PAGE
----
Nobody was expecting what happened next, when in 1962 vicar and motorcycle enthusiast Father Bill Shergold who helped run a youth group in Hackney Wick called the 59 Club, managed to overcome his media-stoked concerns about these near bestial youngsters and dropped in to the Ace Café.

Speed-crazed bestial youth, singing a hymn

His plan was to invite these social pariahs to the church, and despite having to drive past the café a few times before summoning up courage, he was pleasantly surprised to discover they were basically polite young boys and girls who were eager to speak to him. Father Shergold was even more surprised when the kids showed up to the service he’d organised, which included a specially written biker’s prayer and blessing of the motorcycles. Capitalising on this, he invited them all to the 59 Club which quickly became a haven for the Rockers. Shergold and his colleagues, including Father Graham Hullett, were more than happy to accommodate the youngsters, transforming the youth club into a more motorcycle oriented organisation. By 1965 they claimed to have 7000 members (which had to be confirmed by visiting the club’s office) and by the following year expanded to an astonishing 13,000. They were arguably the largest motorcycle organisation in the UK, and very possibly the world too.

Ace on film

Almost unfeasibly long hair by 1963 standards

Anyone looking for an authentic look at what it was like to visit the Ace has a few choices. Countercultural hero and photographer John “Hoppy” Hopkins took some amazing photographs collected in a book or scattered about the internet.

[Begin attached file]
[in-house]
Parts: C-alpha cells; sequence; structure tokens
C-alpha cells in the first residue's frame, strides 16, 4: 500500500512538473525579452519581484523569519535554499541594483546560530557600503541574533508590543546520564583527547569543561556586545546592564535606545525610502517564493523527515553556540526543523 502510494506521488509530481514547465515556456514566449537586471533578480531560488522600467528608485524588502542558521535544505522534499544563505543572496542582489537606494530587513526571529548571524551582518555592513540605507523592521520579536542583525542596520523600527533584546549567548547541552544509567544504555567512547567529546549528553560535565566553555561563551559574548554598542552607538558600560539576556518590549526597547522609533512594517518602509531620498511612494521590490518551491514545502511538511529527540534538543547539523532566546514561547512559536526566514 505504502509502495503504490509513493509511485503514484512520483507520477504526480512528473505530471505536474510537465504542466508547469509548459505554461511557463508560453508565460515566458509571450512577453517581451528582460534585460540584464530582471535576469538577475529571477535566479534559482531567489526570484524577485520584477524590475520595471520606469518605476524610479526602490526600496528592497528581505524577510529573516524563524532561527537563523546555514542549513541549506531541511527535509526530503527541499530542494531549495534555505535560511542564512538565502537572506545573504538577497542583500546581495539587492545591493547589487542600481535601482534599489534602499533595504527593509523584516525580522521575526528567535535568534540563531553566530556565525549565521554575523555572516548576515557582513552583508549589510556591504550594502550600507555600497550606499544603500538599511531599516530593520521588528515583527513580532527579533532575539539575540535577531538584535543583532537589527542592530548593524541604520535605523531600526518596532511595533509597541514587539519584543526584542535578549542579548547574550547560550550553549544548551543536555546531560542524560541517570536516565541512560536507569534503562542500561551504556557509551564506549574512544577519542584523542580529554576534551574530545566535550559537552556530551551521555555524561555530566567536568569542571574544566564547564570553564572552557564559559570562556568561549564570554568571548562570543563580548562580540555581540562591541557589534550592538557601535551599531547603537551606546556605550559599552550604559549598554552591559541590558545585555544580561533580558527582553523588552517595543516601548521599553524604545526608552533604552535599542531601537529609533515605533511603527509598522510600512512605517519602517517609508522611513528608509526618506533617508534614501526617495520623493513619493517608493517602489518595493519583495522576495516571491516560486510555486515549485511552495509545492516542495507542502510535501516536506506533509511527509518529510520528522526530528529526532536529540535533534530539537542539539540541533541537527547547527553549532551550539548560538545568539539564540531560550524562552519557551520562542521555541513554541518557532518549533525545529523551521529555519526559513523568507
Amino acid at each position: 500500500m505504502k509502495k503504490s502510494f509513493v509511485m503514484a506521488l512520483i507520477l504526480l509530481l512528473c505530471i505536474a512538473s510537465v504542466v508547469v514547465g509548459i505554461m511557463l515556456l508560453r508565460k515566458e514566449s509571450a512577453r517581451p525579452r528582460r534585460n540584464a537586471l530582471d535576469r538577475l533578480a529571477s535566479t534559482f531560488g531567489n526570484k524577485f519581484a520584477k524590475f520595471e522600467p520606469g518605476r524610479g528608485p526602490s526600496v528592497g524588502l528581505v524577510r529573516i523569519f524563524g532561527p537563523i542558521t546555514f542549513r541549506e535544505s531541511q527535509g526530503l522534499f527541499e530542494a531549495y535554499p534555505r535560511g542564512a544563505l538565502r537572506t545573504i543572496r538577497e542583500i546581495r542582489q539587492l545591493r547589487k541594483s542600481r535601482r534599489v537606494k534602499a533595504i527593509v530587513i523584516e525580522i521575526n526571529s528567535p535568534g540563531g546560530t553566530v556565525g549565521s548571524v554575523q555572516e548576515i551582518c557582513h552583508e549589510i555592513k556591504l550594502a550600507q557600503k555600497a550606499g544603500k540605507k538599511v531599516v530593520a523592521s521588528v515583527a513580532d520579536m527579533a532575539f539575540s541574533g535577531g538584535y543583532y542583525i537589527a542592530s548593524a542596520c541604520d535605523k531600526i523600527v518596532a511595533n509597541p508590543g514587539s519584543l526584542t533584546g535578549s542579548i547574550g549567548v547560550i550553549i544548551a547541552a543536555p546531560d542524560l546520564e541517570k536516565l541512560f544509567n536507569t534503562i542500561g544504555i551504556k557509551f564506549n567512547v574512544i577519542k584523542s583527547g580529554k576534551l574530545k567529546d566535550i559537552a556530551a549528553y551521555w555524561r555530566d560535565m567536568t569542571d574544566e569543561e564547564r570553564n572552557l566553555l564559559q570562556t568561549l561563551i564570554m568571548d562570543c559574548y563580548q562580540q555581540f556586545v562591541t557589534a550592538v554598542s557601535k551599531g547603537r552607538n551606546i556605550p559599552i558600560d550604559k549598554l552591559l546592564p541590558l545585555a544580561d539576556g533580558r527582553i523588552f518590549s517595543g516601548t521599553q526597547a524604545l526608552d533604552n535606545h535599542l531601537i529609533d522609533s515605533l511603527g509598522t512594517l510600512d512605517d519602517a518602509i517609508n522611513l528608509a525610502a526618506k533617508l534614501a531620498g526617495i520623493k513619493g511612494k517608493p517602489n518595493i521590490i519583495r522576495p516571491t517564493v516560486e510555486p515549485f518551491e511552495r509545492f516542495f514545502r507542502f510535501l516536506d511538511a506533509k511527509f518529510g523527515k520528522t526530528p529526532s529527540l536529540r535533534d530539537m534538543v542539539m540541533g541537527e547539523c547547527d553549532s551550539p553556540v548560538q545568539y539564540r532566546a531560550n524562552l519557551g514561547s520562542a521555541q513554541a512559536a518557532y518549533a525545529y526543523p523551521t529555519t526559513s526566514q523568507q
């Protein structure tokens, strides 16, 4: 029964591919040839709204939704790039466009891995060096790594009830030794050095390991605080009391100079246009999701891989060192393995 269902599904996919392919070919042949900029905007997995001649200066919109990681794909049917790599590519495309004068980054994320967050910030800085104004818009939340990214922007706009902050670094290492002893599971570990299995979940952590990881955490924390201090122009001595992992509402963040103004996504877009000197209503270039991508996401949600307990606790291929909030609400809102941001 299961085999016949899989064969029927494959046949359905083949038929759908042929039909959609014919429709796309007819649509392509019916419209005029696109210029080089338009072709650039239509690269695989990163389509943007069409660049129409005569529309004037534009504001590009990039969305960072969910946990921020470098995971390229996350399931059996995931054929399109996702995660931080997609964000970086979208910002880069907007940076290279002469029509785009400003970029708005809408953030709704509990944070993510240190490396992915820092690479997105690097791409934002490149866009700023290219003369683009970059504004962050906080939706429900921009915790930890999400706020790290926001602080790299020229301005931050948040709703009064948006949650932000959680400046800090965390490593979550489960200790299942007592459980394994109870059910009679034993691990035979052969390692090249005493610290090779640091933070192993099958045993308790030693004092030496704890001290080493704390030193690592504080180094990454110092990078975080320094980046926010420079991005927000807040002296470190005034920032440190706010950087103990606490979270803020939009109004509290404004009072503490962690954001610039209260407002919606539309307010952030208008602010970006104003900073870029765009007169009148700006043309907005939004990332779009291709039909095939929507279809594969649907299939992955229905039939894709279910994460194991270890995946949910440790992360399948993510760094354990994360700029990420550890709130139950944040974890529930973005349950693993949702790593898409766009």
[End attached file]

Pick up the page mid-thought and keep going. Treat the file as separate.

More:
In 1969, the Ace Café finally closed its doors. And that was that.


Of course nothing ever really ends. While many of the Rockers who frequented the Ace eased off their motorcycling habit with the passage of time and the imposition of adult responsibilities, legends of the Ace were kept alive and passed down to the next generation. While the Ace had shut up shop, organisations like the 59 Club continued and a steady stream of 50s revivals kept the spirit alive.

Mark Wilsmore indicates how big his plans are

The Ace itself went through several incarnations as different businesses. By the early 90s it was a tyre shop. In 1993, a guy with a love of motorcycles called Mark Wilsmore decided to organise a meet up to celebrate the 25th anniversary of the Ace’s closing. The number of visitors at the event in 1994 was estimated at 12,000, regardless of the real figure it was definitely enough to indicate there was still a demand for the Ace or something very like it. It eventually reopened in 1997, and since then has gone from strength to strength acting much as it did back in the day. With a packed schedule of events covering every area of car and bike culture, it has re-established itself as a prime meeting spot for petrolheads, lovers of old time rock and roll and much else besides. And beyond that, they’re opening Ace Cafes around the world, from Barcelona to Orlando and many more in the planning stages.